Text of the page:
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Pay Per Click: Defined

Ryan Kelly
Mar 15, 2015

What is it?
PPC stands for “Pay Per Click,” an Internet advertising model used to direct traffic to your Web site, where an advertiser pays the publisher when the ad is clicked. PPC can be an effective way to supplement your inbound marketing efforts, and are currently quite popular. Examples of PPC include Google Ad words and Facebook advertising. You can set your PPC budget by day, week or month so you never need to worry about overspending on these campaigns or losing track of your budget.

PPC has an advantage over pay per impression, in that it tells us something about how effective the advertisement was. Clicks are a way to measure the attention that your ad is receiving as well as any interest. To utilize PPC correctly, increase your conversions and click-through rate with the right ad copy. Some PPC ads only allow for copy, while others, like Facebook ads, include room for an image. It might be helpful for you to run some A/B testing with two separate ads, to see what receives a higher click through rate. You can then move forward with the ad that appears to be receiving more attention, which is the end goal. If no one clicks on your ad, then you are wasting time and need to reevaluate your approach.

Successful click-through rates
Now what is a click-through rate (CTR)? CTR is a way of measuring the success of an online advertisement and is typically interpreted in percentages. The click-through rate is the number of times a click is made on the advertisement divided by the total impressions. Impressions are defined as the number of times the advertisement was served or presented. For example, if an online ad is served 200 times (200 impressions) and receives two clicks, then the click-through rate for the advertisement would be two percent.

You might wonder what a good CTR is these days. As Internet surfers become more numb to an ad’s location, CTRs for ads have started to fall. Banner ads are shown across the top of Web sites, or down by the footer, or on the right hand side and since these locations haven't changed, surfers now spend less and less time focused on these areas as they navigate from one site to another. Their eyes only focus on the content areas. CTRs are currently averaging closer to 0.2 or 0.3 percent.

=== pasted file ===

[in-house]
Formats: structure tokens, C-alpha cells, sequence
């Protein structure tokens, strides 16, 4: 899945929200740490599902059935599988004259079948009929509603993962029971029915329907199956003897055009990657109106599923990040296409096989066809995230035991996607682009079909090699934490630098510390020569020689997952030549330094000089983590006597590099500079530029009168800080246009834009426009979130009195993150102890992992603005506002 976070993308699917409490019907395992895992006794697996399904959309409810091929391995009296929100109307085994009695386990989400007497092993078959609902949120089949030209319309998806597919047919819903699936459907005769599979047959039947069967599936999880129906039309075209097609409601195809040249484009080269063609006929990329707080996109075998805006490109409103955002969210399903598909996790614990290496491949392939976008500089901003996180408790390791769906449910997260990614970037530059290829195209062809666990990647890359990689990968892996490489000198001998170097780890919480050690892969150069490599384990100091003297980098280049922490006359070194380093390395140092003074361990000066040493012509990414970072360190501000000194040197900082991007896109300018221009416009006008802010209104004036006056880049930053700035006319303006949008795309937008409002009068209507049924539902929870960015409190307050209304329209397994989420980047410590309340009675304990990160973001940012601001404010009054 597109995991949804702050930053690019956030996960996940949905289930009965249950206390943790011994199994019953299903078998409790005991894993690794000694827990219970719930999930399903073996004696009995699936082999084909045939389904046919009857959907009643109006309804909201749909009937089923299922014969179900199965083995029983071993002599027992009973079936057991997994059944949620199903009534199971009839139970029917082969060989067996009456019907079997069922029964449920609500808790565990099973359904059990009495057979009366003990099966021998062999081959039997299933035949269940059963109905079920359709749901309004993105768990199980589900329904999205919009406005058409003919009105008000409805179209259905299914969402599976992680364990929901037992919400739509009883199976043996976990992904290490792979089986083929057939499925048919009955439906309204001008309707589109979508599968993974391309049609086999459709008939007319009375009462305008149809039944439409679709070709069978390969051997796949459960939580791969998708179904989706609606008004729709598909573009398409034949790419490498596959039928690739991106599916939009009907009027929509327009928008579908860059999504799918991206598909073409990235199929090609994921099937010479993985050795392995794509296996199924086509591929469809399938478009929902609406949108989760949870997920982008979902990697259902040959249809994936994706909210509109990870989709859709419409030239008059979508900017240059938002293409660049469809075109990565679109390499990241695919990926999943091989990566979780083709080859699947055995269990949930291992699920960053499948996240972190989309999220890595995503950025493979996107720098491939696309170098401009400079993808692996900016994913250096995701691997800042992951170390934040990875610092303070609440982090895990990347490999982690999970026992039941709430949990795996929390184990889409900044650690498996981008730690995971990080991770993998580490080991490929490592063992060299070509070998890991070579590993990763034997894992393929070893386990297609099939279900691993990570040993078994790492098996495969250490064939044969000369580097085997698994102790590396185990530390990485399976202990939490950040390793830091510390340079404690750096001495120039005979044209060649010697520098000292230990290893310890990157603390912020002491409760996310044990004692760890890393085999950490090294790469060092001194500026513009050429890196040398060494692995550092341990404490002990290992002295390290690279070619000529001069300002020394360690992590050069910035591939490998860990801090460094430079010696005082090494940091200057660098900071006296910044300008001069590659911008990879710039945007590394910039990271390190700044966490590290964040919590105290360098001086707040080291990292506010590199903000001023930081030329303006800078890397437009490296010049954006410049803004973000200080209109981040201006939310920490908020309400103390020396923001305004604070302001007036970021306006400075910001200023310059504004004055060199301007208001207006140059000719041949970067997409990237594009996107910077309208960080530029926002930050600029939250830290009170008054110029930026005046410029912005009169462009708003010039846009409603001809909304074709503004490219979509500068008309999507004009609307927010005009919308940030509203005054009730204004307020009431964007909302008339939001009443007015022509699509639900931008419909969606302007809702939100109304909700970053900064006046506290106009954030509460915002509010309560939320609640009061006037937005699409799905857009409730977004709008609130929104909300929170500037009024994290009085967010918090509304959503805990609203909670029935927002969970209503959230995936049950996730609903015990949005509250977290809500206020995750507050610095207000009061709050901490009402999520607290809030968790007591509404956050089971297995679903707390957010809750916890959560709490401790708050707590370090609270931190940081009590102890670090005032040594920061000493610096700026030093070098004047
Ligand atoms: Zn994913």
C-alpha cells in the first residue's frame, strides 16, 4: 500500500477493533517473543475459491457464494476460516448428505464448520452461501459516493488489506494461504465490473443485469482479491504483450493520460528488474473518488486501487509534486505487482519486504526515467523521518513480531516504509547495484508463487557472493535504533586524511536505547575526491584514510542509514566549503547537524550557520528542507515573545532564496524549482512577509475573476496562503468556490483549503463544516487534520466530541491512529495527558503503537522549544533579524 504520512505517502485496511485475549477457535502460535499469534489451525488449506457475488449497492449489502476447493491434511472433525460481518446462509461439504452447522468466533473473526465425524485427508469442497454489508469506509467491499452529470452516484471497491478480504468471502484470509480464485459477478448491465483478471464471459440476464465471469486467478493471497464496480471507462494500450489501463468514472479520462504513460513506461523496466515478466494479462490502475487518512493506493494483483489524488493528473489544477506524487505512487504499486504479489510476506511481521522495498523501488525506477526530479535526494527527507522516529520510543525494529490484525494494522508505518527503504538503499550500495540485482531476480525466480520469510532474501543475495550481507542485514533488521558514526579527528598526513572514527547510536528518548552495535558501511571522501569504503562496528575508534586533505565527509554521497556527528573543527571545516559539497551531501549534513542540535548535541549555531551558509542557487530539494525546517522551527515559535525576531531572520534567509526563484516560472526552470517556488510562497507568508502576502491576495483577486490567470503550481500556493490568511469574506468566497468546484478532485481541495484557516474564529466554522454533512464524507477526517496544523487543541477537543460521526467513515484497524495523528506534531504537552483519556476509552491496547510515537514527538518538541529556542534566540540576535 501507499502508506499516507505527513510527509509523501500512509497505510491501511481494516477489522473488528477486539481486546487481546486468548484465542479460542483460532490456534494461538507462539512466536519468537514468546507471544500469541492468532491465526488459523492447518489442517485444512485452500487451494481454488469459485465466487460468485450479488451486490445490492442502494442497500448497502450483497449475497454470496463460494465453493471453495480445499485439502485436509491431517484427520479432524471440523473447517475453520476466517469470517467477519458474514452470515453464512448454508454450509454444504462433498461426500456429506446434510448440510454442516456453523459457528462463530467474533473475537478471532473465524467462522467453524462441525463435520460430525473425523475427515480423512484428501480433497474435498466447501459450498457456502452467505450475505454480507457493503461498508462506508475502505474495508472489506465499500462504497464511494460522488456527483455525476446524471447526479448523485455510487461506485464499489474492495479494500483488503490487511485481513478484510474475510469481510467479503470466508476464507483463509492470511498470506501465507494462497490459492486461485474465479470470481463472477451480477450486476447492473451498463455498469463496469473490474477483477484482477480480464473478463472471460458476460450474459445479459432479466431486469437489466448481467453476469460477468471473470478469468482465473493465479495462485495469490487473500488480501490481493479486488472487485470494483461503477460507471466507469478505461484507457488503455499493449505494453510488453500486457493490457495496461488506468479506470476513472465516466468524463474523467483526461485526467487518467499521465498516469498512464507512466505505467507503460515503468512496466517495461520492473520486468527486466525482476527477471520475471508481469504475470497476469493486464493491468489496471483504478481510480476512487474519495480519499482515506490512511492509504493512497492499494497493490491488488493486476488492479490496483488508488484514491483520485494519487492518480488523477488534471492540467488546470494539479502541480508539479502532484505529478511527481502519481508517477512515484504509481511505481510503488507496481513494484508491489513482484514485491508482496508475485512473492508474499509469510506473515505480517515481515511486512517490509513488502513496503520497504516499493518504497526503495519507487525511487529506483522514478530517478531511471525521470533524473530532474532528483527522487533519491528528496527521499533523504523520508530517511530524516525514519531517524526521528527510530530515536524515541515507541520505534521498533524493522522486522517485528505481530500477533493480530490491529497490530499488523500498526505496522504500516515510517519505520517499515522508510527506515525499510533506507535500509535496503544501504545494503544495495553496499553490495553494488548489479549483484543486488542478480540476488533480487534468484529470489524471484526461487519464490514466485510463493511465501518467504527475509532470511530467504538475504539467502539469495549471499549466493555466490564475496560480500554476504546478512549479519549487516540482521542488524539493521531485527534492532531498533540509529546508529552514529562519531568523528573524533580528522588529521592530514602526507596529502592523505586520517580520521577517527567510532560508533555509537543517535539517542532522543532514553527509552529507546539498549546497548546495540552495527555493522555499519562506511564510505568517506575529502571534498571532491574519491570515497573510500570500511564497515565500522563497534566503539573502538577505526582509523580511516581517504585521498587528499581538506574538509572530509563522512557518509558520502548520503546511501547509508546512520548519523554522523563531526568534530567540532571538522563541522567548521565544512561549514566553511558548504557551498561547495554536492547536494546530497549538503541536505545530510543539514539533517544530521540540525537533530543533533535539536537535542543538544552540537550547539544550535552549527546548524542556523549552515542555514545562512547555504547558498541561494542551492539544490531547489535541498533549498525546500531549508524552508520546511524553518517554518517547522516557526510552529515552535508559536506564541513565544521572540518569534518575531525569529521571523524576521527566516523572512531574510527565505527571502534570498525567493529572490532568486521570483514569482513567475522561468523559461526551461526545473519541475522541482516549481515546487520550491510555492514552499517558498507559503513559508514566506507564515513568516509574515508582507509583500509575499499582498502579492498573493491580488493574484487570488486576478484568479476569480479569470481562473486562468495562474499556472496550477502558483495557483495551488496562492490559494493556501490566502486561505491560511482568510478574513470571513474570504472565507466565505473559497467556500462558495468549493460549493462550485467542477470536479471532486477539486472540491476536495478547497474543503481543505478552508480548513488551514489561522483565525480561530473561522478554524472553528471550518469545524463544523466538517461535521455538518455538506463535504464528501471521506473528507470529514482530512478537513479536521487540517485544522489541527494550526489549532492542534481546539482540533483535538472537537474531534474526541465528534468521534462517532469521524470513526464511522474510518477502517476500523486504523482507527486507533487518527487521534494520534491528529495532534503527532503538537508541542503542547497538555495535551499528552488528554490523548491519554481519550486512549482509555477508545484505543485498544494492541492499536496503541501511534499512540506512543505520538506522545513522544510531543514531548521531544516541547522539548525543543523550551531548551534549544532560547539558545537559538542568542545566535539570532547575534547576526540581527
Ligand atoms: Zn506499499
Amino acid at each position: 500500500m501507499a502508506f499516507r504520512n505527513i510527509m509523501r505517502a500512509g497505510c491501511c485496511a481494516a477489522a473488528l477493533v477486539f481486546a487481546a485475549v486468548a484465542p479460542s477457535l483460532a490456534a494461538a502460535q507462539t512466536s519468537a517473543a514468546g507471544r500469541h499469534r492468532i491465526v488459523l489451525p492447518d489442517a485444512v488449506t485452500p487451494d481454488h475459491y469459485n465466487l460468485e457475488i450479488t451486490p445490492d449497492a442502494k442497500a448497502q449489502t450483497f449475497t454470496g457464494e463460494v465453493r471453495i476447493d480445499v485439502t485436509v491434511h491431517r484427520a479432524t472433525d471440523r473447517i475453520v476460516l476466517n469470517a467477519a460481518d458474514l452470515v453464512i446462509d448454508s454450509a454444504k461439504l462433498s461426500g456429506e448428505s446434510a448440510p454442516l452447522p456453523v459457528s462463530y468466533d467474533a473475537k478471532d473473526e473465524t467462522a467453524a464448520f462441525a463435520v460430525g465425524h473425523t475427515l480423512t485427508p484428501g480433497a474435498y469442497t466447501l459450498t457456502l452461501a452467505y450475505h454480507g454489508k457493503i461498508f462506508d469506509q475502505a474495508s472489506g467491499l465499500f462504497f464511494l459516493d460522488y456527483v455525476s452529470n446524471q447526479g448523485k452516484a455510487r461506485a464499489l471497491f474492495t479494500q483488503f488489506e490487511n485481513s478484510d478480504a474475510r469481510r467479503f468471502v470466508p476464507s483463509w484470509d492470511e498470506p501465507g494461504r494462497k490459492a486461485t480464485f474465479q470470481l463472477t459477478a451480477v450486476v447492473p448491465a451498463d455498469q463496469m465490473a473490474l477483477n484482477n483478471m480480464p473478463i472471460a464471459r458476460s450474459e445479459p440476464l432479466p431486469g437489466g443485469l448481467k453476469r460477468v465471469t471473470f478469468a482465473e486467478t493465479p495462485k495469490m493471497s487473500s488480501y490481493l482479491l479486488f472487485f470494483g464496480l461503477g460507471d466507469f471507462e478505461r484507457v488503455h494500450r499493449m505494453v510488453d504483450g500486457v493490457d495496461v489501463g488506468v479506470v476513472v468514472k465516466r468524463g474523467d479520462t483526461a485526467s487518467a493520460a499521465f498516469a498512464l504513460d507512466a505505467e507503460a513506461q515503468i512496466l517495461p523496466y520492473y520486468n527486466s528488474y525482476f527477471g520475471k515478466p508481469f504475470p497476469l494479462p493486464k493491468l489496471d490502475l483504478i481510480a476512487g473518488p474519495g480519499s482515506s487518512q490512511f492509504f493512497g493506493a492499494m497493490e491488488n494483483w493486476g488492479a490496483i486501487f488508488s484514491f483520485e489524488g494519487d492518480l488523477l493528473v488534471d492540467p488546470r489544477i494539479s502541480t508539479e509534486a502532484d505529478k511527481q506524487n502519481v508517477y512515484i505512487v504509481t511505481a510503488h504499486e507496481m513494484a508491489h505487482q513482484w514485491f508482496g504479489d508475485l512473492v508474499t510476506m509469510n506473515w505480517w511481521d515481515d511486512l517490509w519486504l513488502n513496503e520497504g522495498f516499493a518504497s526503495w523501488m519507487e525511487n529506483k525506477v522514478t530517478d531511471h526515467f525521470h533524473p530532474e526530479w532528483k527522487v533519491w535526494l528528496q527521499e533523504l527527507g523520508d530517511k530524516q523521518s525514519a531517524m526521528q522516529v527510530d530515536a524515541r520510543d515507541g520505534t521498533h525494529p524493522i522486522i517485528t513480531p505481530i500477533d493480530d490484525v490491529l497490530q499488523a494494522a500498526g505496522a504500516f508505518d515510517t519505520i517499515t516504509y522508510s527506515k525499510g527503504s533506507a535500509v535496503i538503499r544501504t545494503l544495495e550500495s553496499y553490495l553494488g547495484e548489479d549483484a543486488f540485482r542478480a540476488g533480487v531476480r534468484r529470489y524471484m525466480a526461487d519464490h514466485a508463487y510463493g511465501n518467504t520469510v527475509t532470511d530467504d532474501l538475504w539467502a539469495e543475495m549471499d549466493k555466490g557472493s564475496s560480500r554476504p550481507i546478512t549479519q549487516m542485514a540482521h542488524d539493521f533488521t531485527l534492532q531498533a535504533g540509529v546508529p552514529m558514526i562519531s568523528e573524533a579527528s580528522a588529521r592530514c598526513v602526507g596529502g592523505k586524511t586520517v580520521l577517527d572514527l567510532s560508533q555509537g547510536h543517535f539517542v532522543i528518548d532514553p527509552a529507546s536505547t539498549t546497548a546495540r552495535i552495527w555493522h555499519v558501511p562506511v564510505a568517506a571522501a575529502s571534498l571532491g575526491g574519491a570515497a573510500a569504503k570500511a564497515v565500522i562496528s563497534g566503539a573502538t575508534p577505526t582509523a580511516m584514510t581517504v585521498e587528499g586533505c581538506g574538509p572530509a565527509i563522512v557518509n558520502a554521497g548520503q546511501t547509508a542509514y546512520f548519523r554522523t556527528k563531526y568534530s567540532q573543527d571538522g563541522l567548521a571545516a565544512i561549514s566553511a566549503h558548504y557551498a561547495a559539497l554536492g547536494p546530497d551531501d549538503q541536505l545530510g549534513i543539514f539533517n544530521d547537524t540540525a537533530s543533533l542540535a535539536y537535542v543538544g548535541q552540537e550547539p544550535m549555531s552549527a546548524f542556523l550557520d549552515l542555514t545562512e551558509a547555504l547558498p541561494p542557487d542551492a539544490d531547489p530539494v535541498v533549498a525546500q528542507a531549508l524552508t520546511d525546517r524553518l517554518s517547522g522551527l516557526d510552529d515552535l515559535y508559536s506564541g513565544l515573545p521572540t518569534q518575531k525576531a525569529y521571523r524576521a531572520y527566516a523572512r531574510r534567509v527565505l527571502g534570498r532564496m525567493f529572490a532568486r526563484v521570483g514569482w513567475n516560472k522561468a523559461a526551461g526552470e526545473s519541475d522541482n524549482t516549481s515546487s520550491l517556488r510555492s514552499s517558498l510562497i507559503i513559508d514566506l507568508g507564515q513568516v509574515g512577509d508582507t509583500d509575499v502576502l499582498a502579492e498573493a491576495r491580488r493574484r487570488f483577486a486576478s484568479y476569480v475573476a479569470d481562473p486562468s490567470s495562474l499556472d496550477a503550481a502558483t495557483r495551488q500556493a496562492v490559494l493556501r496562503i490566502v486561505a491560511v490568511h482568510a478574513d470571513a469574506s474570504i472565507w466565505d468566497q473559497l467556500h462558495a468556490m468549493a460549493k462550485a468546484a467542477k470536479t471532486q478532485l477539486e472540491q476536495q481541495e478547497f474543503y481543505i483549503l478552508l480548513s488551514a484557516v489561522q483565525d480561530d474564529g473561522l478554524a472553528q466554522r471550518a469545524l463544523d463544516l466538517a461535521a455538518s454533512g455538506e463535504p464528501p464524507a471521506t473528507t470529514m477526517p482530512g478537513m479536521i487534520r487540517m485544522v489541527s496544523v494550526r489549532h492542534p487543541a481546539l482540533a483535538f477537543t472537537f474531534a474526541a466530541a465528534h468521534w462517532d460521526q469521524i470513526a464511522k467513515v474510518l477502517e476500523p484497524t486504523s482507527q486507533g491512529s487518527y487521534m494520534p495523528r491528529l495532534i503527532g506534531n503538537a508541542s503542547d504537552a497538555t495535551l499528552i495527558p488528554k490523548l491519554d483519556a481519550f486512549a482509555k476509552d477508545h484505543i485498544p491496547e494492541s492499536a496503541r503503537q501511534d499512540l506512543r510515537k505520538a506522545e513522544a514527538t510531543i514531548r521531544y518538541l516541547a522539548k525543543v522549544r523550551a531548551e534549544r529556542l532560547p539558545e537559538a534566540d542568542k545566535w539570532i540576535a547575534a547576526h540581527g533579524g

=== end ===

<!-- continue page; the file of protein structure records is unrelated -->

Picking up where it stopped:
Grabbing their attention
I would suggest using an animated GIF format for your online ads. Adobe Photoshop will allow you to create an animated GIF with multiple frames. We are starting to see more and more of this because it grabs the surfer’s attention. The ad is no longer a still frame, as it changes and can repeat indefinitely. You might also want to consider using colors that pulls their eyes away from the content towards your ad. Animated GIFs might only be suitable for certain PPC advertising platforms and might see them being used in banner ads on Web sites. In the end, it all goes back to trial and error. You need to find out over time what works best for your target audience.

Before you go live with PPC advertising, you need to decide where you are going to direct the traffic. Where will it take them once they've clicked on the ad? Most ads will direct you to their site. I don't always think that this is the best decision. If someone clicks through to your Web site, but quickly becomes disinterested, then you've lost them and they will venture off elsewhere. It's important to direct the ad to a landing page that makes sense. I am a big fan of driving traffic back to our social media sites through our PPC ads. I think this is the way to go because it is less pushy. They may not be ready to reach out to you today or make that buying decision right now, but if your ad directs them to your Facebook page, for example, there is less pressure. They may look to see what type of content your posting, whether your company has received positive reviews and hopefully, if all goes according to plan, they will “Like” your page. This is the goal. We post on a daily basis on all of our social media sites, so if they decide to “Like” us on Facebook, “Follow” us on Twitter or anywhere else that gives us an opportunity to show up in their News Feed every day, then we have successfully remained in front of the customer. This is much more valuable than just dropping them on the homepage of your Web site.

Tracking your results
The number one reason that most businesses fail at PPC advertising is they don’t log in enough. You have to commit to regularly logging in to review your account and its performance, as it won’t manage itself. This is also a great opportunity for you to learn about what’s working and to pull some analytics or data from the campaign.

As a beginner that is interested in getting started with PPC, I would suggest starting with Facebook. Over one billion people use Facebook to connect. Ads on Facebook can be strategically targeted based on a user’s age, location, relationship status and more. However, be mindful of being strategic with the ad copy as with all PPC advertising, there is typically a character limit. Make sure that you include a call-to-action giving them a reason to click on your ad. PPC can be an integral part of your online marketing strategy when done correctly.



 

Ryan Kelly is marketing manager with Norcom Mortgage & Insurance. He may be reached by phone at (860) 899-2734 or e-mail [email protected].



This article originally appeared in the February 2014 print edition of National Mortgage Professional Magazine. 

Published
Mar 15, 2015
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